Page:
Tactical performance — thinking theatrically for powerful protest: Larry Bogad at TEDxUCDavis
Author Larry Bogad talks on the value of the unexpected in social activism. He gives us some hilarious and thought-provoking examples, including kissing clowns and staged citizen arrests. 

How to manually change a memory: Steve Ramirez and Xu Liu at TEDxBoston
Have you ever wanted to erase a memory colored with a negative emotion? Researchers Steve Ramirez and Xu Liu do just exactly this in mice. Through shooting laser beams into the rodent’s brains, they can manipulate and erase their memories, and even create artificial ones.

The computer teaches you: Philip Parker at TEDxSeattle
Complex algorithms can now write books, which may be horrible for authors, but is great for students who cannot access books in their native language. Dr. Philip Parker shows us what these amazing supercomputers can do and exactly how they do it.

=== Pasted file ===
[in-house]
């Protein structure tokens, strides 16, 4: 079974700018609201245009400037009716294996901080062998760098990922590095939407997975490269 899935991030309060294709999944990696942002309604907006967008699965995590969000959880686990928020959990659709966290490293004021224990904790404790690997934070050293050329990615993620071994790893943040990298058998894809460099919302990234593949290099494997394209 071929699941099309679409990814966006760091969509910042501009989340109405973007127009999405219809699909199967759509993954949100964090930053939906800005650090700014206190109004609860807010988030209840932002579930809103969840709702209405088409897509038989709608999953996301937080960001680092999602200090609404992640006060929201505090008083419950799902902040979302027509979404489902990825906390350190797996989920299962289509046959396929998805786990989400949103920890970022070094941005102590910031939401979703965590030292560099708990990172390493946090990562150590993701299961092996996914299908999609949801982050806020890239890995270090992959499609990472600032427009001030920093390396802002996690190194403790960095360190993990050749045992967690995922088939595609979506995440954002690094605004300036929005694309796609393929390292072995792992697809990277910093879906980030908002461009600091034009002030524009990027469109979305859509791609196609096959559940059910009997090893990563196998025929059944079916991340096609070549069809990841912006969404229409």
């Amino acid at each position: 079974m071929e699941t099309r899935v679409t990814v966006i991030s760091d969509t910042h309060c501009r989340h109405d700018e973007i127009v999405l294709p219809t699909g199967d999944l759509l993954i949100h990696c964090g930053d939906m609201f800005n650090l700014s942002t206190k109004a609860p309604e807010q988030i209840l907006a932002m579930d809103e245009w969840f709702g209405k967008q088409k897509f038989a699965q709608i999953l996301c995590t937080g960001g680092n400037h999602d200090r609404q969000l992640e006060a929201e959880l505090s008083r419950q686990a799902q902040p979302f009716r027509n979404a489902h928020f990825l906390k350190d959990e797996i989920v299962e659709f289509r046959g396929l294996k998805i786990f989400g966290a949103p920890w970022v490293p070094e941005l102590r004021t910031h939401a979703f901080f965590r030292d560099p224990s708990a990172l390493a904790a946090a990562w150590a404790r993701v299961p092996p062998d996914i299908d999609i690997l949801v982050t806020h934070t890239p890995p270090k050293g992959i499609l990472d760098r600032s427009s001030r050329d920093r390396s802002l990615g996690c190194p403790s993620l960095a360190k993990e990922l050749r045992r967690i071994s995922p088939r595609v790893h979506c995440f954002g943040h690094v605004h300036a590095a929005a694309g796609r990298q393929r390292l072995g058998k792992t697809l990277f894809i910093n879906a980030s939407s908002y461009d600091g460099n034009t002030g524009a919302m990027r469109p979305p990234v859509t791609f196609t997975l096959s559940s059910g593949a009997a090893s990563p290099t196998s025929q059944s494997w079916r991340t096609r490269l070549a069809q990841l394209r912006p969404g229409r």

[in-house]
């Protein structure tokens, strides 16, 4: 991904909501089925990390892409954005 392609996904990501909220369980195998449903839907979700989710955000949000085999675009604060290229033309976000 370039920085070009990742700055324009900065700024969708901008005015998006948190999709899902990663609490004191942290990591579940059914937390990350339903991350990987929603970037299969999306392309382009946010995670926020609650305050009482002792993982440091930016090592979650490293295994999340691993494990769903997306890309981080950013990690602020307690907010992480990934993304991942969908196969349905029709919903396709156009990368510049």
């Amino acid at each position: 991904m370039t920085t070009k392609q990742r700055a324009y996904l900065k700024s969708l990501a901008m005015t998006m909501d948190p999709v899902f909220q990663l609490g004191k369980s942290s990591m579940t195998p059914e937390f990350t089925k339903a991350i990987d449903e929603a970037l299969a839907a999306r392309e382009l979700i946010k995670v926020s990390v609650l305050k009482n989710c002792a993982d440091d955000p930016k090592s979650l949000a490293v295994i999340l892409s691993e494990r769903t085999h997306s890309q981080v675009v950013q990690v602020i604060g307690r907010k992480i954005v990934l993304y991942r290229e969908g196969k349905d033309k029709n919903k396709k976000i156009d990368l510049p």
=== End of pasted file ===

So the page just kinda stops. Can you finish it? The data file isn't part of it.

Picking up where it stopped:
Pills that improve morality: Julian Savulescu at TEDxBarcelona
At the core of every human-made problem is a human being. So what if instead of fixing these problems externally, we made some internal changes? Philosopher Julian Savulescu talks about the prospect of using medication to boost our morals, so that we can effectively apply them to a world at the mercy of our flaws.
Love in a shoe box: Verna St. Rose Greaves at TEDxPortofSpain
Condemned to die, a severely premature baby perseveres with just a shoebox and the relentless care of her family. Verna St. Rose Greaves tells this story in a frank, yet delicate way, making this talk almost inexplicably compelling.